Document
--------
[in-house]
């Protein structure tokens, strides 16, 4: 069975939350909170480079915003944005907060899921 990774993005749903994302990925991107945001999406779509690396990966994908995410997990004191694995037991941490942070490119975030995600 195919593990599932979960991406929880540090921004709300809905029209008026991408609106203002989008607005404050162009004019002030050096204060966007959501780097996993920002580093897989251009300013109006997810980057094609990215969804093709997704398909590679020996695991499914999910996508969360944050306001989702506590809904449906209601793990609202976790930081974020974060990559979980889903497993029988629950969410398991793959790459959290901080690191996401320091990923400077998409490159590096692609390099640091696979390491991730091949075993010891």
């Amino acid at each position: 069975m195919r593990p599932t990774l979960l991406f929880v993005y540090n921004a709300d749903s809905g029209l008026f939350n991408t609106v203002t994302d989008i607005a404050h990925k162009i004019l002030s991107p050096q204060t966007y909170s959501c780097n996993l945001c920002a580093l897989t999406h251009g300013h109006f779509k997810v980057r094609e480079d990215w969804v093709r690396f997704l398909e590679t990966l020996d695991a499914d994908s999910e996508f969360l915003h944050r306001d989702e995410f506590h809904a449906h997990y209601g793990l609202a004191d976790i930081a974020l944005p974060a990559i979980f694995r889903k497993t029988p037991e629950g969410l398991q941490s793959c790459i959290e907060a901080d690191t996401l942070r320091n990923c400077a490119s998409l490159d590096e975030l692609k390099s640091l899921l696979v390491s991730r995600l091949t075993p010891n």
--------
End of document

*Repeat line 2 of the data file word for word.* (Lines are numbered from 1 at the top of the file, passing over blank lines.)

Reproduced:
């Protein structure tokens, strides 16, 4: 069975939350909170480079915003944005907060899921 990774993005749903994302990925991107945001999406779509690396990966994908995410997990004191694995037991941490942070490119975030995600 195919593990599932979960991406929880540090921004709300809905029209008026991408609106203002989008607005404050162009004019002030050096204060966007959501780097996993920002580093897989251009300013109006997810980057094609990215969804093709997704398909590679020996695991499914999910996508969360944050306001989702506590809904449906209601793990609202976790930081974020974060990559979980889903497993029988629950969410398991793959790459959290901080690191996401320091990923400077998409490159590096692609390099640091696979390491991730091949075993010891």